As his presidency was winding down, George W. Bush concluded an unofficial treaty (though it was called a Status of Forces Agreement) with the government of U.S.-occupied Iraq for three more years of war there without feeling the slightest need for it to be ratified by the Senate. Ever since, the U.S. military has actually violated the terms of that document, while its key commanders continued to publicly state their intention to remain in Iraq beyond the end of 2011, a clear violation of the agreement. In the meantime, this White House has used the treaty as cover for an ongoing illegal occupation of Iraq with, at this point, 120,000 U.S. troops and tens of thousands of private contractors.

Is Congress Broken?

When many feared that Bush might pardon his subordinates for crimes he had himself authorized, the consensus among members of Congress and scholars was that he could, in fact, do such a thing. In some ways what both Bush and Obama have actually done is worse. With a big assist from Congress in the form of bills like the Military Commissions Act and the FISA Amendments Act, they have worked to grant immunity for crimes without even naming the criminals or revealing what they have done. Obama’s Department of Justice is now arguing, appealing, or re-appealing in various court cases to keep secret the abuses of government officials and corporations involved in torture and warrantless spying. Recently, the Justice Department even argued that, when it comes to denying information to a court or the public, telecommunication corporations must be considered a part of the executive branch of the federal government, and earlier this year the administration threatened the British government with an end to intelligence sharing if it revealed evidence of torture.

President Obama announced that he will only claim the right to hide information from a court on the grounds that important “state secrets” are involved after careful review by lawyers at the Department of Justice. This may be an improvement over the Bush years – not exactly a hard standard to reach – but notably this decision still cedes not an ounce of power to any branch other than the executive, even as Obama’s lawyers make radical “state secrets” claims in attempts to block entire court cases, rather than over particular pieces of information.

While this president is ceding modest amounts of territory claimed by the previous one, he is ceding nothing when it comes to presidential power itself. For example, the president said he would release White House visitor logs (as the Bush administration had not), just not those already recorded, including the ones that held records of the visits of deal-making health insurance executives, nor any future logs that he thinks would endanger “national security.” That offers change of a sort, however modest, but leaves it entirely in the president’s hands to decide which logs to release.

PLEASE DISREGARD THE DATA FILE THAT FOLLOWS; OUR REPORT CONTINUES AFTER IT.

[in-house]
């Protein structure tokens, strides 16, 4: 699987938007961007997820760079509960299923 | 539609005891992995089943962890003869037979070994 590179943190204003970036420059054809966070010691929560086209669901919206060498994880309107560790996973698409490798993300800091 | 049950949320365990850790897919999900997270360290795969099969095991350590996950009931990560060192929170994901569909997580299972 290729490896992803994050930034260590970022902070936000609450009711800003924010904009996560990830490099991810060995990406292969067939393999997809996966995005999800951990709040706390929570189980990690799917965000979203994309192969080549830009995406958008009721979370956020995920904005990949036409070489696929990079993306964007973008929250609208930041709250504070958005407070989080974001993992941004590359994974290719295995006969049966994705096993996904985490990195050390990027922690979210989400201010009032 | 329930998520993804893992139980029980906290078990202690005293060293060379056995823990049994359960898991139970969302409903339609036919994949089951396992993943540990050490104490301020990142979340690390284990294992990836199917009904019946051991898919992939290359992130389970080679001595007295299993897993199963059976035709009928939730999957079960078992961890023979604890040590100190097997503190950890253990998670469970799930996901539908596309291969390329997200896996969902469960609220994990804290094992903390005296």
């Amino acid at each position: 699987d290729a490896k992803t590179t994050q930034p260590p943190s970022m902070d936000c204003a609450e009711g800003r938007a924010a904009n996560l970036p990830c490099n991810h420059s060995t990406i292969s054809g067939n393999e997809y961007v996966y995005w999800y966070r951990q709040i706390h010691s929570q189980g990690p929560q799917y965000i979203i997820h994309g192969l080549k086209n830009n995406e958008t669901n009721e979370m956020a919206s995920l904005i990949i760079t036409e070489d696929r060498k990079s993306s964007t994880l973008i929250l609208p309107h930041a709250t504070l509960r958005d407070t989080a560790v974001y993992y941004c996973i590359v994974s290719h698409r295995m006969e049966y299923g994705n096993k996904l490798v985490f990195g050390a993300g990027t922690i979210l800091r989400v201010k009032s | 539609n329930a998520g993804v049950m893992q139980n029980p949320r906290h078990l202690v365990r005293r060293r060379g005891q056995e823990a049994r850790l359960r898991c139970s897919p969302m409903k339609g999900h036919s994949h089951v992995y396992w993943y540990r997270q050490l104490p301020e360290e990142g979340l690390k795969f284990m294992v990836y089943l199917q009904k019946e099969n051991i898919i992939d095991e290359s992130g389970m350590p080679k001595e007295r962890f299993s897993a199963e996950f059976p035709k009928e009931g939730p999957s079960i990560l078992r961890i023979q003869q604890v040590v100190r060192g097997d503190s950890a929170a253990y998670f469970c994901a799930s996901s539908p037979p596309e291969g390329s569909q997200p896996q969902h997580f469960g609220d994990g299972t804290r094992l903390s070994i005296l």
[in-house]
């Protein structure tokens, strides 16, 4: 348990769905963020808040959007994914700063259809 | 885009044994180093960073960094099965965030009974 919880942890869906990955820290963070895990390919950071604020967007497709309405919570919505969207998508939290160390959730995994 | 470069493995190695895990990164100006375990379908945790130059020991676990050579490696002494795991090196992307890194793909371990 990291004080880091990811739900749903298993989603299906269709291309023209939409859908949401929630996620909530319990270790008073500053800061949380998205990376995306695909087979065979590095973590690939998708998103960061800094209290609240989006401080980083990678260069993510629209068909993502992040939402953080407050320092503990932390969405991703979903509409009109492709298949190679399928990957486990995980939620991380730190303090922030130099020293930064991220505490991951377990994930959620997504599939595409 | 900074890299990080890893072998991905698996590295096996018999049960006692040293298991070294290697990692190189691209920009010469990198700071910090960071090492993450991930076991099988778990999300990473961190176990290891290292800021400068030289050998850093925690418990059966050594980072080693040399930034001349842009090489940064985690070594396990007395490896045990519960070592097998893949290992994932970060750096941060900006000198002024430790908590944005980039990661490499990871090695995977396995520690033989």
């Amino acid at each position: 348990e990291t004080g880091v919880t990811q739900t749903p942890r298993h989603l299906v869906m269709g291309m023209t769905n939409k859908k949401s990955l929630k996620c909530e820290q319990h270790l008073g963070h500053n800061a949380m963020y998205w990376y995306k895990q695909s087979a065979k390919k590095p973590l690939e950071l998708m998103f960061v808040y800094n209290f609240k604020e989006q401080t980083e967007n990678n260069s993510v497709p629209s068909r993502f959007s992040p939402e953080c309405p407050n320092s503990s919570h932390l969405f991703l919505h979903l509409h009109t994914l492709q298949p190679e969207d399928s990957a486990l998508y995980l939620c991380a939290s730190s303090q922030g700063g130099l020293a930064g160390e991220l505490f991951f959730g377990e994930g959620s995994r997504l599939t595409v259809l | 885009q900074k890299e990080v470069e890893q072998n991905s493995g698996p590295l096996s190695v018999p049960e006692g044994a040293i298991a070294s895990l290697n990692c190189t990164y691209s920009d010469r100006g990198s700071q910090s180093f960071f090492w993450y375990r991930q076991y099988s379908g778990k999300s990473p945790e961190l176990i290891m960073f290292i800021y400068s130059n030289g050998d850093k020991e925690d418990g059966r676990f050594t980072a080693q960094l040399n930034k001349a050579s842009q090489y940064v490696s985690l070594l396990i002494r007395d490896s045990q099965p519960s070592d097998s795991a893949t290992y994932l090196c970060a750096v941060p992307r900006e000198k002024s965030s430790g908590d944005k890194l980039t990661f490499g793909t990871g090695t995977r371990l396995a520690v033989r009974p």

This administration has indeed released some of the secret memos that Bush’s Department of Justice used to justify torture and never shared with the public, but only when compelled by courts. The Justice Department has, in fact, fought fiercely against their release and has redacted significant sections of them before making them public.

Bush claimed for the presidency the power to detain people without charge or legal process – and then used it. Obama stood in front of the U.S. Constitution in the National Archives in Washington and asserted the same power, in violation of the right of habeas corpus found in that torn and tattered document. Director of Central Intelligence Leon Panetta and presidential advisor David Axelrod have similarly made clear that the president still claims the power to engage in “harsh interrogation techniques” but chooses not to use it. Torture in this way has been transformed from a crime into a policy choice, with the intended message apparently being that we can stop torture temporarily by choosing to elect Democrats. This is perilous territory.

Perhaps presidents simply cannot be expected to give back powers gained by the executive branch, but shouldn’t we expect Congress to work to take them back on our behalf? When Alberto Gonzales resigned as attorney general, he did so because a rapidly growing list of members of Congress signed onto a one-sentence bill directing the House Judiciary Committee to investigate possible grounds for his impeachment. Such an approach toward Judge Jay Bybee could begin to restore the power of Congress to assert itself in other areas as well, while pressuring the Justice Department to enforce the law, and potentially making public a great deal of information through the subpoenas involved in any impeachment hearing, which does not permit claims of “executive privilege.” Information subpoenaed in an impeachment hearing must be produced, or the failure to produce it can become another impeachable offense.